Multiple sclerosis (MS) is the most common chronic inflammatory disease of the central nervous system and also is regarded as an autoimmune condition. However, the antigenic targets of the autoimmune response in MS have not yet been deciphered. In an effort to mine the autoantibody repertoire within MS, we profiled 2,169 plasma samples from MS cases and population-based controls using bead arrays built with 384 human protein fragments selected from an initial screening with 11,520 antigens. Our data revealed prominently increased autoantibody reactivity against the chloride-channel protein anoctamin 2 (ANO2) in MS cases compared with controls. This finding was corroborated in independent assays with alternative protein constructs and by epitope mapping with peptides covering the identified region of ANO2. Additionally, we found a strong interaction between the presence of ANO2 autoantibodies and the HLA complex MS-associated DRB1*15 allele, reinforcing a potential role for ANO2 autoreactivity in MS etiopathogenesis. Furthermore, immunofluorescence analysis in human MS brain tissue showed ANO2 expression as small cellular aggregates near and inside MS lesions. Thus this study represents one of the largest efforts to characterize the autoantibody repertoire within MS. The findings presented here demonstrate that an ANO2 autoimmune subphenotype may exist in MS and lay the groundwork for further studies focusing on the pathogenic role of ANO2 autoantibodies in MS.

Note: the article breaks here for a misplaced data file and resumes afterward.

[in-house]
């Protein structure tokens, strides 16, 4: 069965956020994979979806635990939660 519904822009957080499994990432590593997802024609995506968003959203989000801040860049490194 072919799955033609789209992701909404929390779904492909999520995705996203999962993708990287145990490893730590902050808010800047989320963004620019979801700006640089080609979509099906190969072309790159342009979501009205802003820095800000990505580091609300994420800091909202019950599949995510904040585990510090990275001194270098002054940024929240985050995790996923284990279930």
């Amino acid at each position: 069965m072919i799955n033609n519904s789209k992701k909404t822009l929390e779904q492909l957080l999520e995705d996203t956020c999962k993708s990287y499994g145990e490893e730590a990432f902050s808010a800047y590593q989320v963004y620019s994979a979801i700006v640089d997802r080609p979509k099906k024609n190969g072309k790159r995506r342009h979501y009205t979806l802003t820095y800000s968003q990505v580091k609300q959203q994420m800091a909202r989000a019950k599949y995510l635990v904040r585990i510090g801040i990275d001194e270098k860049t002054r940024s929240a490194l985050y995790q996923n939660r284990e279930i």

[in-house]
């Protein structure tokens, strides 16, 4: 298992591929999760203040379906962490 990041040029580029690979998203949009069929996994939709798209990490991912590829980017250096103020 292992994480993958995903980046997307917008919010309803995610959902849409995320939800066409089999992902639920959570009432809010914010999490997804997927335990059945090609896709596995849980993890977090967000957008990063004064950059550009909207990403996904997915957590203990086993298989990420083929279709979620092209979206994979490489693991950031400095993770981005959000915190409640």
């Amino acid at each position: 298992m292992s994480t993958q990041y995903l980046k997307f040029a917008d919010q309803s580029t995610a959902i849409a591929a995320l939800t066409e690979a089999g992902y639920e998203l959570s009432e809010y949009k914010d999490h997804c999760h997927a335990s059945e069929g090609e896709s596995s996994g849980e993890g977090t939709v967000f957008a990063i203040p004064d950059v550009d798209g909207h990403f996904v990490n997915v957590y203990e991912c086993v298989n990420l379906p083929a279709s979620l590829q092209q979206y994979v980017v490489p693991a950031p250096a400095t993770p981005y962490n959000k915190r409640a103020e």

If MS is an autoimmune disease what is the target autoantigen?
This is an age old problem.
The question we first have to ask is it a T cell problem or a B cell problem?
There is a lot of hope placed on B cells at the moment and it is relatively easy to see what B cells are recognising, because this is the target of their B cell receptors, which are the antibody molecules.
Recently we have has a sea of papers reporting on what the antibodies are recognising whether they are proteins or lipids.
There are many ways to do this you can use arrays of proteins and peptides (although antibodies of importance tend to recognise 3D shapes rather than straight short peptides) or you can make the heavy and light chains of the antibody molecule and make them genetically and go fishing for the target.
Both approaches are “fishing expeditions” rather than hypothesis led research. In this trawl they pull out Anoctamin2. The find that people with the gene associated with MS are more likely to make antibodies to this target.
Where is Anoc2 expressed. In the mouse it is in the eye and the olfactory system and if you knock it out there are problems with sensing odour….so does this new one smell fishy.